pan ie s stand to benefit from a system of green accounting,
leading to better determination of costs and management
of resources. The traditional accounting methods used by
chemical companies often do not provide adequate in-
formation on their environmental costs. This results in
ill-informed and often costly management decisions. How-
ever, by incorporating environmental accounting proce-
dures, industrial firms, regardless of size, can increase
profits, use materials more efficiently, and protect the
In fact, Lintott [12] argued that the green accounting
evaluates a general measure of welfare that leads to
costly management decisions. Problems of monetary
valuation are likely to lead accounting procedures. In-
dustrial firms, regardless of size, can increase profits, use
correct estimation of environmental costs. Firms can also
learn more about more robust view of sustainability, are
ignored. The United Nations Handbook of National Ac-
counting, stated about the growing pressures on the en-
vironment and increasing environmental awareness that
have been generated the need to account for the manifold
interactions between all sectors of the economy and the
environment. The conventional national accounts focus
on the measurement of economic performance and
growth as reflected in market activity. It also deals with
the sustainability of growth and development, the scope
and coverage of economic accounting that needs to be
broadened to include the use of non-marketed natural
assets and losses in income generation resulting from the
depletion and degradation of natural capital [13]. The
conventional accounts do not apply the commonly used
depreciation adjustment for human-made assets to natu-
ral assets. Since sustainable development includes eco-
nomic and environmental dimensions, it is essential that
national accounts reflect the use of natural assets in addi-
tion to produced capital consumption.
The above literature review gives the required input
for the current topic. Ramanathan [14] looked at green
accounting from the premise of social contract theory
and based his argument. Green accounting requires mul-
tidisciplinary knowledge in behavioral science, engi-
neering, sociology and even biology. The fundamental
premise behind green accounting is that organizations
should internalize environmental costs. Currently these
costs are externalized, and the society bears the impact of
an organization’s adverse activities on the environment
due to the fact it is a “public good”. Internal environ-
mental accounting mechanisms such as cost accounting
attempts to trace costs of the organization’s activities on
the environment [15]. It is expected that once organiza-
tions are made accountable for these costs, they would be
compelled to minimize the potentially harmful effects of
such activities. Also, environmental accounting requires
organizations to forecast the potential environmental
impact of their activities and accordingly estimate their
contingent liabilities and create provisions for environ-
mental risks.
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3. Green Accounting Measures
The above literature review leads to the following green
accounting measures in Table 1. The next step will con-
sist of questioning the departments or functional services
grouped according to processes, and within the processes,
the specific environmental activities. A selection tech-
nique will be used, meant to reduce th e ex cessive number
of specific environmental activities, even a regrouping of
these activities into processes. Based on questionnaires
collected from the enterprise workers, the centralized
information will be analyzed by the Green Accounting
team. Based on this data, a preliminary dictionary of the
most important environment-specific activities will be
prepared. Also information will be collected about allo-
cation units of environment-specific costs which the Ac-
tivity Based Costing method can provide (environmental
cost drivers).
4. Conclusions
The green accounting is an emerging aspect of account-
ing science that will influence, in the near future. The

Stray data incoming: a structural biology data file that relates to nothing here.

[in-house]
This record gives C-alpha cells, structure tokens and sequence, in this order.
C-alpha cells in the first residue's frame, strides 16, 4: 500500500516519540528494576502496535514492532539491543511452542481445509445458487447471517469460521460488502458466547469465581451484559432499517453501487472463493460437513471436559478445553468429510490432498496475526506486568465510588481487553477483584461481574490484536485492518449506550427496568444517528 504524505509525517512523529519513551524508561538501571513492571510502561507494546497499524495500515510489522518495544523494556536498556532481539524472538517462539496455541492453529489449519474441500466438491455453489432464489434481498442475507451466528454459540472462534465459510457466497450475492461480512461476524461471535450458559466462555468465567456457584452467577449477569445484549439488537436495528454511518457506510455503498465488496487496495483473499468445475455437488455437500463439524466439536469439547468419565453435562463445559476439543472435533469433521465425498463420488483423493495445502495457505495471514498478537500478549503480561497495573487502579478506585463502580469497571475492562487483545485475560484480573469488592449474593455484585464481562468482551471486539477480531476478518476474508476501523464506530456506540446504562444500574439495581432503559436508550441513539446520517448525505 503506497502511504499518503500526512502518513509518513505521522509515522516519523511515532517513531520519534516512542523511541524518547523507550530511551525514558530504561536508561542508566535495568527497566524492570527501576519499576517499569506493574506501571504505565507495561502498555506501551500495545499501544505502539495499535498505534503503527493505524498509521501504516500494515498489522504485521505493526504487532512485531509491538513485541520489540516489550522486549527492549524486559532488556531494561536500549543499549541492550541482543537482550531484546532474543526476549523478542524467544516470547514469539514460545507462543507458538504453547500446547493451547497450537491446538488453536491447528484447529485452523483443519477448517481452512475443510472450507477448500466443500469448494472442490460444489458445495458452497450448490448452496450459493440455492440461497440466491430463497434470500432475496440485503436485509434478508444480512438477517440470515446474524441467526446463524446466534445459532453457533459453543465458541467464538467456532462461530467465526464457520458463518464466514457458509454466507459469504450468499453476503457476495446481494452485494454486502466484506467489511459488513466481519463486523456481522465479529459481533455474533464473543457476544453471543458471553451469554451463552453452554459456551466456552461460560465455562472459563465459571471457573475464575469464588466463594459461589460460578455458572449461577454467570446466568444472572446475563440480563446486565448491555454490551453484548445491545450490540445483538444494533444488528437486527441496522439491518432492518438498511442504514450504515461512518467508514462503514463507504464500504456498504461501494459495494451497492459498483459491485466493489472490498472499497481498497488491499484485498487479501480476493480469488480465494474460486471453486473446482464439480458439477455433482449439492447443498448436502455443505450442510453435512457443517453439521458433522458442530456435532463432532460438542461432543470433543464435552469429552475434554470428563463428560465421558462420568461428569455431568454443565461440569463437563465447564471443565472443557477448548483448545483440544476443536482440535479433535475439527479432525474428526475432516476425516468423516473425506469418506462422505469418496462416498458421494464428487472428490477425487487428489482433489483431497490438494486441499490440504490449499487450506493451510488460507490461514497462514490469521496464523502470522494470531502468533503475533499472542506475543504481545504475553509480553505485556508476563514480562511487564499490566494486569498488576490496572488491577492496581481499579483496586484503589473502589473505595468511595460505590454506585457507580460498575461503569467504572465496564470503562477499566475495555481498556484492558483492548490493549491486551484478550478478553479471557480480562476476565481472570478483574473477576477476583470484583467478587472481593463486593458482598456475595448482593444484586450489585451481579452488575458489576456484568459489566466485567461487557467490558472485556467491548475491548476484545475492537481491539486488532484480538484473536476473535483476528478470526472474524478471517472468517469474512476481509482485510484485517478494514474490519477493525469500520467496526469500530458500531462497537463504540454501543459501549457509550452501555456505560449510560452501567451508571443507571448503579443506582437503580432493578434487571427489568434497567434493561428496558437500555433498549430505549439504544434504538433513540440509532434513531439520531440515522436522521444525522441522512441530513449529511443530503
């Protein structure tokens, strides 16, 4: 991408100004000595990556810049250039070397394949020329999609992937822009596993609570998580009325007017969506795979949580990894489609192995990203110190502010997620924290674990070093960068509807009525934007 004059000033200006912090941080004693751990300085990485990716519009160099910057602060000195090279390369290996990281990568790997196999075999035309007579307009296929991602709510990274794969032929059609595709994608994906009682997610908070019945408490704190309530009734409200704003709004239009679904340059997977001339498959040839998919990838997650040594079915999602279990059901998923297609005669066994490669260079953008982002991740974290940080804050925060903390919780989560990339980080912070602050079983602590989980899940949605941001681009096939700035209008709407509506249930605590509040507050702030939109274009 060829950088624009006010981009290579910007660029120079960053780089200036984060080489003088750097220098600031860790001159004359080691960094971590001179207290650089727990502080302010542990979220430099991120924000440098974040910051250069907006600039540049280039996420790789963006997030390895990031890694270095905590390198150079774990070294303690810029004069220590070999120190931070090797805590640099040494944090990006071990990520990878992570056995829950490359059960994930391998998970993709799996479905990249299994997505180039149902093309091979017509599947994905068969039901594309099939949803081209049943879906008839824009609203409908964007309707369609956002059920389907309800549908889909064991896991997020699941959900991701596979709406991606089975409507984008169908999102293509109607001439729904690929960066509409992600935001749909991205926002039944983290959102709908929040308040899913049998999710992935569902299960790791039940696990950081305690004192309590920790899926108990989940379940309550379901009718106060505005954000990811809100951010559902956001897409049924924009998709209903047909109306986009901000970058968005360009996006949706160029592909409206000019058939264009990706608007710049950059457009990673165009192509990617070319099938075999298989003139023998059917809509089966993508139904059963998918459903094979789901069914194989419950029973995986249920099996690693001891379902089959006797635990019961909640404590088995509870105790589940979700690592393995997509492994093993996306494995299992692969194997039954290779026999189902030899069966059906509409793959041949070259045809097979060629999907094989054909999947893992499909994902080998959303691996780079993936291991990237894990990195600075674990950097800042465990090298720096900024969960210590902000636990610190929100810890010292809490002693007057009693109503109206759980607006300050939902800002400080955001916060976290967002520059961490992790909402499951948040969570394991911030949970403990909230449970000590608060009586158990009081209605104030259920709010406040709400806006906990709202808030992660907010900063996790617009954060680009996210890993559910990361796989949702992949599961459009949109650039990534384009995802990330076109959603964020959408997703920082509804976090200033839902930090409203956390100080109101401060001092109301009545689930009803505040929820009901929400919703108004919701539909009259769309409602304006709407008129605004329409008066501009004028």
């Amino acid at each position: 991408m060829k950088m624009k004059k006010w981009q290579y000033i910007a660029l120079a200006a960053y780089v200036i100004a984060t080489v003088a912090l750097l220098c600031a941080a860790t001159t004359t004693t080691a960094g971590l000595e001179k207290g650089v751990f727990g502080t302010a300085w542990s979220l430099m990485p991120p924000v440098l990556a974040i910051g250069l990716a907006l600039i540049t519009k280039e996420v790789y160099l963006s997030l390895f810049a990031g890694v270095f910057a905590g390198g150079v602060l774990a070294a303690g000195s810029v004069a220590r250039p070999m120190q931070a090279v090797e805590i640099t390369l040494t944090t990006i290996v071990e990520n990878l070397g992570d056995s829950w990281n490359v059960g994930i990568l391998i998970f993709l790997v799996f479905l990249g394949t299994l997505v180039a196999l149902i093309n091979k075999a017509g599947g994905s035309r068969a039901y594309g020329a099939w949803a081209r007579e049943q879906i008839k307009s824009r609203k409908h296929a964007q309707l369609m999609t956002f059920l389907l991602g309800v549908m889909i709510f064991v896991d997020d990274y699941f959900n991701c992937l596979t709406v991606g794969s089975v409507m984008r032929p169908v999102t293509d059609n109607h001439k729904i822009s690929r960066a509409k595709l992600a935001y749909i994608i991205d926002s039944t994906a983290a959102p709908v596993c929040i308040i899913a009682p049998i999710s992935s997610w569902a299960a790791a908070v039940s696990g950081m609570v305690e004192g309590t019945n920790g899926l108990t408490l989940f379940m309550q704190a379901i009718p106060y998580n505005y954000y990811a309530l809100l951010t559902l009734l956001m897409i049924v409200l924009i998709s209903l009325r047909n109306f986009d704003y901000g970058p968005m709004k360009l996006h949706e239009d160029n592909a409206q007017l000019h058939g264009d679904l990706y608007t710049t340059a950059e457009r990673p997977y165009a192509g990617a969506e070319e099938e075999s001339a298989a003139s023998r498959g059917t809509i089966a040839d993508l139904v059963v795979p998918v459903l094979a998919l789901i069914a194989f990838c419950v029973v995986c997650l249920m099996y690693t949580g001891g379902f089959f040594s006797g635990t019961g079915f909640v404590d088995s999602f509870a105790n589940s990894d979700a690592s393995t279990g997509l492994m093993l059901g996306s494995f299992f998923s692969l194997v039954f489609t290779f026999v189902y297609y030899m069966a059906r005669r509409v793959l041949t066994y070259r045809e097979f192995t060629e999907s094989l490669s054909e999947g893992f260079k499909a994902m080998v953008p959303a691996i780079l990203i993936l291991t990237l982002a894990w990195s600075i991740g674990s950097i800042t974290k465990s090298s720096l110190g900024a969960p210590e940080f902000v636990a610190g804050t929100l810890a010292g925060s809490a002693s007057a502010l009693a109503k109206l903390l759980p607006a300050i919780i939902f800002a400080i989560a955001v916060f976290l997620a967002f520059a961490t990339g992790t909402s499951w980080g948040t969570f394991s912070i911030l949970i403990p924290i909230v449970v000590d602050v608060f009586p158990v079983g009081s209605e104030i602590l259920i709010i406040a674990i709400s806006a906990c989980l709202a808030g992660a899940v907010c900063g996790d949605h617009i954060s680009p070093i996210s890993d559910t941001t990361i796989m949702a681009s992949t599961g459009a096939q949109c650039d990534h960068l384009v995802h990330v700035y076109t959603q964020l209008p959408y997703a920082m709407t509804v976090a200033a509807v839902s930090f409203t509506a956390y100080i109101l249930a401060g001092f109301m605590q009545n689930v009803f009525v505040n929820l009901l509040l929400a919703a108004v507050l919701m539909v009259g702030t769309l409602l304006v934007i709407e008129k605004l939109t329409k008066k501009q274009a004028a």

adoption of basic elements of green accounting will por-
tray the role of environment in the economy as well as
render easier the analysis of macroeconomic questions
Table 1. Green accounting measures.
Description Green Accounting Issues and Scope
Prevention Costs
Costs incurred to prevent air and water pollution
along with water treatment facilities and other
Costs of energy saving measures as well as costs of
global warming reduction measu res.
Costs of
Costs incurred for waste reduc tion and disposal as
well as for water conservation, rainwater usage and
other measures aimed at efficient resources usage.
Restoration Costs
Cost of environmental restorati on operations
(eliminating so il an d ground water contamination,
environmental compensation, etc.)
Management -related environmental protection costs
including environmental promotion activities and
costs associated with acquiring and maintaining ISO
14001 certification.
Social Promotion
Activities Costs
Environmental protection costs stemming from
participation in social activities such as participation
in organizations concerning with environmental
preservation etc.
Research and
Environment al protection costs for research and
Development activities and costs of environmental
solutions business activities (Green
product/environmental technology design and
development costs, environmental solutions business
costs, others) etc.
with the help of green accounting measures and thus, will
lead the economy to a viable path.
Despite the fact that the corporate environmental ex-
penses increase not on ly in importance but also in mone-
tary units, some enterprises continue to underestimate and
enter environmental costs in accounts as general expenses.
However, some companies try to connect environmental
costs with products or services but the methods of alloca-
tion cost used are inappropriate. When no proper alloca-
tion met hod is use d, the ma nager of an e nterpri se does not
receive reliable information with regard to the real costs
and profits in order to maintain or change the products
and/or processes.
Furthermore, the above situation prevents the effective
follow-up of yield of an enterprise as well as the right
pricing of products and the important activities for the
maintenance of competitiveness of an enterprise. The
green accounting still faces a number of problems, such
as, the lack of support of information, specialized per-
sonnel as well as the absence of proportional interna-
tional accounting models. In recent years, the efforts for
the growth of environmental information systems have
led to the creation of proportional systems of administra-
tion (Environmental Management Systems) which face
problems with regard to the treatment of complicated
environmental data. The new tendencies that are found in
evolution foresee a more proactive environmental plan-
ning through the recognition and the reduction of envi-
ronmental cost and consequently the improvement of
profitability of enterprises.